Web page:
The DNA of Lean Supplier Development for Entrepreneurs

Wybrand Ganzevoort Lean Enterprise and Supplier Development Guides Leave a Comment

With the shift in Enterprise development to Enterprise and Supplier Development many companies will now start considering Lean Supplier Development as a methodology to develop their suppliers.  See our post on Supplier Development in South Africa for more information on this.
The Lean or continuous improvement movement is built around a major component which is the Plan-Do-Check-Adjust (PDCA) cycle.  This cycle has at its core the emphasis on learning based on data collection, problem solving and implementation.  This has also been revered to as the scientific method.
What distinguishes lean from other managerial movements is the focus not only on the processes in an organisation, but also on the people that implement and manage the processes.  The philosophy of lean is based on the belief that all humans are creative and that employees should not only be recognised for the productive value that they offer, but also the creative value that they offer.
The DNA of Lean Supplier Development

The DNA of a continuous improvement organisation

The organisational DNA in a learning or continuous improvement organisation is therefore made up of three major elements.  If the process and the people in the organisation can be seen as the two most important aspects of the DNA, then the connection between them should be viewed as problem solving.  Problem solving is the mechanism that engages a workforce, stimulates creativity and leads to value creation.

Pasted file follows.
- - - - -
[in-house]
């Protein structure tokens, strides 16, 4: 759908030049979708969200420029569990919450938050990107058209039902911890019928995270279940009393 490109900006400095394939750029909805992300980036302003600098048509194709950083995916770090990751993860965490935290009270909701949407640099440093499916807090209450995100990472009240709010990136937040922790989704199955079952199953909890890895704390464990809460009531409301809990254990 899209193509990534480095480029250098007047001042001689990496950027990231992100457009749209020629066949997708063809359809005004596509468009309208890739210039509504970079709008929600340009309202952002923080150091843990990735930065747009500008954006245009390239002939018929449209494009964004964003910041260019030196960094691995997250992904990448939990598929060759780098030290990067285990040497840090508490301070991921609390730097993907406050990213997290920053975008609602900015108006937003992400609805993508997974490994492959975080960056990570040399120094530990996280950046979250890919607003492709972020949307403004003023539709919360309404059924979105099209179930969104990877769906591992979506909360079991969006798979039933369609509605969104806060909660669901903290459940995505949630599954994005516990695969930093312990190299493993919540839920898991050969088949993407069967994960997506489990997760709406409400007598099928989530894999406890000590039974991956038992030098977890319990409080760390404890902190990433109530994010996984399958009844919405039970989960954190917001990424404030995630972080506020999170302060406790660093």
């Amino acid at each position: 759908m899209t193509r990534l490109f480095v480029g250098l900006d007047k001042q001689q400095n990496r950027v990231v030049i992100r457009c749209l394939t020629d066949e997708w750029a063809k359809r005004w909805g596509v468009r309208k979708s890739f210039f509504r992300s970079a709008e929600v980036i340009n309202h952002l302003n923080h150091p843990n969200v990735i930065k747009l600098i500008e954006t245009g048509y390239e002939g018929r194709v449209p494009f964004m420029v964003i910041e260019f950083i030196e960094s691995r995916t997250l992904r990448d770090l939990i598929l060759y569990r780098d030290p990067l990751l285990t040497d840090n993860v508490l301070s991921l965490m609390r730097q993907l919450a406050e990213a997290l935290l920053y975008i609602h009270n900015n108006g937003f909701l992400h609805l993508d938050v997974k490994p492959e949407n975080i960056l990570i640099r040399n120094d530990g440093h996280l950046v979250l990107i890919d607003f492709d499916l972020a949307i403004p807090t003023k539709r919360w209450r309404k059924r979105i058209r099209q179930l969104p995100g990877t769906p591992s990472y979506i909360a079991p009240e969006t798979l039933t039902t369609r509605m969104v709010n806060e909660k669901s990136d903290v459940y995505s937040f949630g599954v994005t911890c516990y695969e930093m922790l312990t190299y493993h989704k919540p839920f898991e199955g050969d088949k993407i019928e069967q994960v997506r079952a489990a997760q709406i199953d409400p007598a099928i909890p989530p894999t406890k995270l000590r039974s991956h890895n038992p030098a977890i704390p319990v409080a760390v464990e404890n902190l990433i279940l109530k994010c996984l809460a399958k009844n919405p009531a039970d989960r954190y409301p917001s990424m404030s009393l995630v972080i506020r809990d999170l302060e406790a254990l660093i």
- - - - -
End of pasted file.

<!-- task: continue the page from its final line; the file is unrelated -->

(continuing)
Many companies go through the process of implementing lean tools, but not a lean transformation.  This leads to initial success in a reduction of waste, but ultimately leads to greater problems as employees become frustrated that their ideas and the value they add is not recognised.
The same principles holds true when applying lean supplier development in your supply chain.  An article by Simons and Economou (2002) from the American Society for Quality recognises that value creation in your supply chain process is based on a trust relationship that engages you suppliers.  What is required is collaborative relationships and problem solving both in your organisation, but also across your organisation with your suppliers.

 

Leave a Reply

Your email address will not be published. Required fields are marked *